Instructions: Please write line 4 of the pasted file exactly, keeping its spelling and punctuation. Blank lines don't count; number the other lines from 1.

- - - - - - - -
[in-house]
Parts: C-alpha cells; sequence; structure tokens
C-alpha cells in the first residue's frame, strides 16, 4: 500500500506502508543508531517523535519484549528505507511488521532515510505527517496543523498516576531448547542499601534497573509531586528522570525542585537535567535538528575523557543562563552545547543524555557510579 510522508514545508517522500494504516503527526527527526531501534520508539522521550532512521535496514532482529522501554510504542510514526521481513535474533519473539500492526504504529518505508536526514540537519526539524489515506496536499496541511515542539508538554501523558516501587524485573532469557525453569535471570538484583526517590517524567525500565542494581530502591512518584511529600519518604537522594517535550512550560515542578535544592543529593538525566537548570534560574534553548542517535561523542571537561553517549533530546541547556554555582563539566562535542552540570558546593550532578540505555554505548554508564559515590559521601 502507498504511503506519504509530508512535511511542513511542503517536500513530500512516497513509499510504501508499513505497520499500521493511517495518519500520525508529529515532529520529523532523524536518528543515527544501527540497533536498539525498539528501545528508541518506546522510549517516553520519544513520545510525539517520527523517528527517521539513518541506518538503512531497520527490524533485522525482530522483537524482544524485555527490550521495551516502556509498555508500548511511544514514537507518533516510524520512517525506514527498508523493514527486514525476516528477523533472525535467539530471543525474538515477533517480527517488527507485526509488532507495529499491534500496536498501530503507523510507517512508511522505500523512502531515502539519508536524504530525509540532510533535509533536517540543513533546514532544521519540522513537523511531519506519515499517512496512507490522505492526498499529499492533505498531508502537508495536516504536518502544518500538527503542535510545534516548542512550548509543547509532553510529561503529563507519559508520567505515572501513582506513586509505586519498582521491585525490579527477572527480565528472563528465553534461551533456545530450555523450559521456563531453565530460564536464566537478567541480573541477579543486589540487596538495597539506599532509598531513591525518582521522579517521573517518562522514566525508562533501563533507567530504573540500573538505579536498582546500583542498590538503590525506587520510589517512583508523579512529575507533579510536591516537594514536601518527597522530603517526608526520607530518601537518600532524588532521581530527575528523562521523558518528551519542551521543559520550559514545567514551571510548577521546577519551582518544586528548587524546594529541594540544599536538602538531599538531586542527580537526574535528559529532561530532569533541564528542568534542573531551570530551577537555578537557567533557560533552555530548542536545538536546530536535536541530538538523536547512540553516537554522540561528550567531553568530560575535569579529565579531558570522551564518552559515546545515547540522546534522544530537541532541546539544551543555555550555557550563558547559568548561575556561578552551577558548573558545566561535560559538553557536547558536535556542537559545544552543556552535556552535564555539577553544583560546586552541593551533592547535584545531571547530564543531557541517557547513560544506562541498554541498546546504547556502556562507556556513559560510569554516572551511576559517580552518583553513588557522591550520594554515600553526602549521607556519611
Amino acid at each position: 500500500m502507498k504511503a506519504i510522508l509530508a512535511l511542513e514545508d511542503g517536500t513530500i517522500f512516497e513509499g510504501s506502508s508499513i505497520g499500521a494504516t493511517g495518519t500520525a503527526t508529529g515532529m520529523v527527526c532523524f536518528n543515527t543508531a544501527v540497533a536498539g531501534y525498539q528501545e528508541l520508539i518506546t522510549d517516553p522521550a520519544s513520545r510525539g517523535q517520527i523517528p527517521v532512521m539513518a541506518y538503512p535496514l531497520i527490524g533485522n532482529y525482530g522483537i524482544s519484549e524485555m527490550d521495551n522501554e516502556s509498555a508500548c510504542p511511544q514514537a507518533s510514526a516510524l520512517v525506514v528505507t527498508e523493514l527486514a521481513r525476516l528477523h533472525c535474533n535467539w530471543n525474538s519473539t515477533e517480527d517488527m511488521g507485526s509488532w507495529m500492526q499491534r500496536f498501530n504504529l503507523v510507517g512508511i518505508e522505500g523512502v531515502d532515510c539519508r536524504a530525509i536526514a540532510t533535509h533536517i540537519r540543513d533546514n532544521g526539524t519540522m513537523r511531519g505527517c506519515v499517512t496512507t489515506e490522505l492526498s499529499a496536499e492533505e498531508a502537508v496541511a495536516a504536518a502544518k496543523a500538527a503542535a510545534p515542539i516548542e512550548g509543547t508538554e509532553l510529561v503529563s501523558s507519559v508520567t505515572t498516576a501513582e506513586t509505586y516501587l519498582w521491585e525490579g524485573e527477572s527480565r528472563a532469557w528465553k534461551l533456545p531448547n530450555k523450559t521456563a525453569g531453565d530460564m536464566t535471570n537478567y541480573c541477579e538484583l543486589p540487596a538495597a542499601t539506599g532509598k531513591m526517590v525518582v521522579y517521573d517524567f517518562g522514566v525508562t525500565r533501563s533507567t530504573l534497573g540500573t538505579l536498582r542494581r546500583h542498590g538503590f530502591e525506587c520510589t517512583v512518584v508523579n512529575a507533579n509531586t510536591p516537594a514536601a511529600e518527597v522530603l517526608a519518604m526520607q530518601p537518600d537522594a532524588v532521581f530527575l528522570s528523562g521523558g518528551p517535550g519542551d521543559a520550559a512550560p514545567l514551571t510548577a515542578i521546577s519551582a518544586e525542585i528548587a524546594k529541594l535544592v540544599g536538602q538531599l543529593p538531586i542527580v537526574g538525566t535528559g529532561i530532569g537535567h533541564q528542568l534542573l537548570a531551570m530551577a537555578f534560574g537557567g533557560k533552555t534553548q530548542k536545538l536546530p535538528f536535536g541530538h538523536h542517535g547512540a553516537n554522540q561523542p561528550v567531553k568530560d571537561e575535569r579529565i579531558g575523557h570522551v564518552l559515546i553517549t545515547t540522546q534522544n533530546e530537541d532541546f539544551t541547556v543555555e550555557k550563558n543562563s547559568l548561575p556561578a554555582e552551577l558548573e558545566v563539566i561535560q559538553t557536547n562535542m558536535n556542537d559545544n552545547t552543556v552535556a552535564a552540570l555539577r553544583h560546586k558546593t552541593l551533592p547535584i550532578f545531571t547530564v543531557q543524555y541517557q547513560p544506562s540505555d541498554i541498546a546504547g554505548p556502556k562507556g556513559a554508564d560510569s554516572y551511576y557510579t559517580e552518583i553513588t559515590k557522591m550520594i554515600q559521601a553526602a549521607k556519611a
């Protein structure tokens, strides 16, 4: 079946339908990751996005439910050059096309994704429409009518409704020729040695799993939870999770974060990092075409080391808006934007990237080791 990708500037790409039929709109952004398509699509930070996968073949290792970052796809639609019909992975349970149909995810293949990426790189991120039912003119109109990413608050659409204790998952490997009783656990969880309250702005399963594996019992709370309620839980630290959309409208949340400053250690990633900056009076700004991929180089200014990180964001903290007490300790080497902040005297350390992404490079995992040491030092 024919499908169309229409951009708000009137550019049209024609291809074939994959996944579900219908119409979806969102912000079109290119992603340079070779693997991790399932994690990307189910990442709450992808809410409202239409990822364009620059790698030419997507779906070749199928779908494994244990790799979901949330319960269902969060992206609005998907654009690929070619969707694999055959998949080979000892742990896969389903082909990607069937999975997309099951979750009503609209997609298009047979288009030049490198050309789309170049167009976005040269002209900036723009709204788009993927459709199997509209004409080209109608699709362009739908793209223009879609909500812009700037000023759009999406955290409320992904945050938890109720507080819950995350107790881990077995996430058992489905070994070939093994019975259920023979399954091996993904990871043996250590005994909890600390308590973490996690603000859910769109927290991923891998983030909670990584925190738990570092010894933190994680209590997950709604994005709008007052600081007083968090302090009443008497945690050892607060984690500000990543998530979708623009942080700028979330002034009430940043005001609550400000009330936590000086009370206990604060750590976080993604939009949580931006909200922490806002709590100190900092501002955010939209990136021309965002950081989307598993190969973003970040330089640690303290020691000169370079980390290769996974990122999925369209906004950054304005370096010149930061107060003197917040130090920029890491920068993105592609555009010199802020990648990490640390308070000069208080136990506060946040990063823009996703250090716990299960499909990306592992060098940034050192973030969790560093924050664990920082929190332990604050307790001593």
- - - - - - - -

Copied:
Amino acid at each position: 500500500m502507498k504511503a506519504i510522508l509530508a512535511l511542513e514545508d511542503g517536500t513530500i517522500f512516497e513509499g510504501s506502508s508499513i505497520g499500521a494504516t493511517g495518519t500520525a503527526t508529529g515532529m520529523v527527526c532523524f536518528n543515527t543508531a544501527v540497533a536498539g531501534y525498539q528501545e528508541l520508539i518506546t522510549d517516553p522521550a520519544s513520545r510525539g517523535q517520527i523517528p527517521v532512521m539513518a541506518y538503512p535496514l531497520i527490524g533485522n532482529y525482530g522483537i524482544s519484549e524485555m527490550d521495551n522501554e516502556s509498555a508500548c510504542p511511544q514514537a507518533s510514526a516510524l520512517v525506514v528505507t527498508e523493514l527486514a521481513r525476516l528477523h533472525c535474533n535467539w530471543n525474538s519473539t515477533e517480527d517488527m511488521g507485526s509488532w507495529m500492526q499491534r500496536f498501530n504504529l503507523v510507517g512508511i518505508e522505500g523512502v531515502d532515510c539519508r536524504a530525509i536526514a540532510t533535509h533536517i540537519r540543513d533546514n532544521g526539524t519540522m513537523r511531519g505527517c506519515v499517512t496512507t489515506e490522505l492526498s499529499a496536499e492533505e498531508a502537508v496541511a495536516a504536518a502544518k496543523a500538527a503542535a510545534p515542539i516548542e512550548g509543547t508538554e509532553l510529561v503529563s501523558s507519559v508520567t505515572t498516576a501513582e506513586t509505586y516501587l519498582w521491585e525490579g524485573e527477572s527480565r528472563a532469557w528465553k534461551l533456545p531448547n530450555k523450559t521456563a525453569g531453565d530460564m536464566t535471570n537478567y541480573c541477579e538484583l543486589p540487596a538495597a542499601t539506599g532509598k531513591m526517590v525518582v521522579y517521573d517524567f517518562g522514566v525508562t525500565r533501563s533507567t530504573l534497573g540500573t538505579l536498582r542494581r546500583h542498590g538503590f530502591e525506587c520510589t517512583v512518584v508523579n512529575a507533579n509531586t510536591p516537594a514536601a511529600e518527597v522530603l517526608a519518604m526520607q530518601p537518600d537522594a532524588v532521581f530527575l528522570s528523562g521523558g518528551p517535550g519542551d521543559a520550559a512550560p514545567l514551571t510548577a515542578i521546577s519551582a518544586e525542585i528548587a524546594k529541594l535544592v540544599g536538602q538531599l543529593p538531586i542527580v537526574g538525566t535528559g529532561i530532569g537535567h533541564q528542568l534542573l537548570a531551570m530551577a537555578f534560574g537557567g533557560k533552555t534553548q530548542k536545538l536546530p535538528f536535536g541530538h538523536h542517535g547512540a553516537n554522540q561523542p561528550v567531553k568530560d571537561e575535569r579529565i579531558g575523557h570522551v564518552l559515546i553517549t545515547t540522546q534522544n533530546e530537541d532541546f539544551t541547556v543555555e550555557k550563558n543562563s547559568l548561575p556561578a554555582e552551577l558548573e558545566v563539566i561535560q559538553t557536547n562535542m558536535n556542537d559545544n552545547t552543556v552535556a552535564a552540570l555539577r553544583h560546586k558546593t552541593l551533592p547535584i550532578f545531571t547530564v543531557q543524555y541517557q547513560p544506562s540505555d541498554i541498546a546504547g554505548p556502556k562507556g556513559a554508564d560510569s554516572y551511576y557510579t559517580e552518583i553513588t559515590k557522591m550520594i554515600q559521601a553526602a549521607k556519611a